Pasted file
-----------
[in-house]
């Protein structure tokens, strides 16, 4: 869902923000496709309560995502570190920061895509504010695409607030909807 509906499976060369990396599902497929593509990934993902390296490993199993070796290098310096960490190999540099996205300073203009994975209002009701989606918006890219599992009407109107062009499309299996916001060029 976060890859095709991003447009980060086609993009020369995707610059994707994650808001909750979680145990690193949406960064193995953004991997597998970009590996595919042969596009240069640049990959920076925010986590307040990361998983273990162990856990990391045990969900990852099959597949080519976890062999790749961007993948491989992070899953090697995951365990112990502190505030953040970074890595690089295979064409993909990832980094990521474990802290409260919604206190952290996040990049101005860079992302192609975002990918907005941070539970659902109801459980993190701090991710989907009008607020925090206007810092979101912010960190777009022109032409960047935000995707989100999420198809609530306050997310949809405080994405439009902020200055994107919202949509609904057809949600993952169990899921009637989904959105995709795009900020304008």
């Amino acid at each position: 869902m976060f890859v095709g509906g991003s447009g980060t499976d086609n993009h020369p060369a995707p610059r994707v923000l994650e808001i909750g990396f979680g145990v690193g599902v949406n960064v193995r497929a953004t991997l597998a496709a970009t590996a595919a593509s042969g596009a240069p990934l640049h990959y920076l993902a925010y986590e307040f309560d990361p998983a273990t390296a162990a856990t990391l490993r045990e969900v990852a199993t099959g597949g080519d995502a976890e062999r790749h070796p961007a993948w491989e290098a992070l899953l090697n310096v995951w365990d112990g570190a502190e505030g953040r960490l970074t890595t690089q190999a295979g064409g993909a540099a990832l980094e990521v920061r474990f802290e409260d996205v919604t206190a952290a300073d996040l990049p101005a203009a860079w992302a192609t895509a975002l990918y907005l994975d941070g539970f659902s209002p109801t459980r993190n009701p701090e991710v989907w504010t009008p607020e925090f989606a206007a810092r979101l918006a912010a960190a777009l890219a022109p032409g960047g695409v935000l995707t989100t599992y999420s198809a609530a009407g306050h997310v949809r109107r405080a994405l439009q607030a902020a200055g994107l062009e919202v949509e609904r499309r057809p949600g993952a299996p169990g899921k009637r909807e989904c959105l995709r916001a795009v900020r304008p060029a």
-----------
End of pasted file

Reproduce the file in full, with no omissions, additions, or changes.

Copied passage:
[in-house]
């Protein structure tokens, strides 16, 4: 869902923000496709309560995502570190920061895509504010695409607030909807 509906499976060369990396599902497929593509990934993902390296490993199993070796290098310096960490190999540099996205300073203009994975209002009701989606918006890219599992009407109107062009499309299996916001060029 976060890859095709991003447009980060086609993009020369995707610059994707994650808001909750979680145990690193949406960064193995953004991997597998970009590996595919042969596009240069640049990959920076925010986590307040990361998983273990162990856990990391045990969900990852099959597949080519976890062999790749961007993948491989992070899953090697995951365990112990502190505030953040970074890595690089295979064409993909990832980094990521474990802290409260919604206190952290996040990049101005860079992302192609975002990918907005941070539970659902109801459980993190701090991710989907009008607020925090206007810092979101912010960190777009022109032409960047935000995707989100999420198809609530306050997310949809405080994405439009902020200055994107919202949509609904057809949600993952169990899921009637989904959105995709795009900020304008």
């Amino acid at each position: 869902m976060f890859v095709g509906g991003s447009g980060t499976d086609n993009h020369p060369a995707p610059r994707v923000l994650e808001i909750g990396f979680g145990v690193g599902v949406n960064v193995r497929a953004t991997l597998a496709a970009t590996a595919a593509s042969g596009a240069p990934l640049h990959y920076l993902a925010y986590e307040f309560d990361p998983a273990t390296a162990a856990t990391l490993r045990e969900v990852a199993t099959g597949g080519d995502a976890e062999r790749h070796p961007a993948w491989e290098a992070l899953l090697n310096v995951w365990d112990g570190a502190e505030g953040r960490l970074t890595t690089q190999a295979g064409g993909a540099a990832l980094e990521v920061r474990f802290e409260d996205v919604t206190a952290a300073d996040l990049p101005a203009a860079w992302a192609t895509a975002l990918y907005l994975d941070g539970f659902s209002p109801t459980r993190n009701p701090e991710v989907w504010t009008p607020e925090f989606a206007a810092r979101l918006a912010a960190a777009l890219a022109p032409g960047g695409v935000l995707t989100t599992y999420s198809a609530a009407g306050h997310v949809r109107r405080a994405l439009q607030a902020a200055g994107l062009e919202v949509e609904r499309r057809p949600g993952a299996p169990g899921k009637r909807e989904c959105l995709r916001a795009v900020r304008p060029a």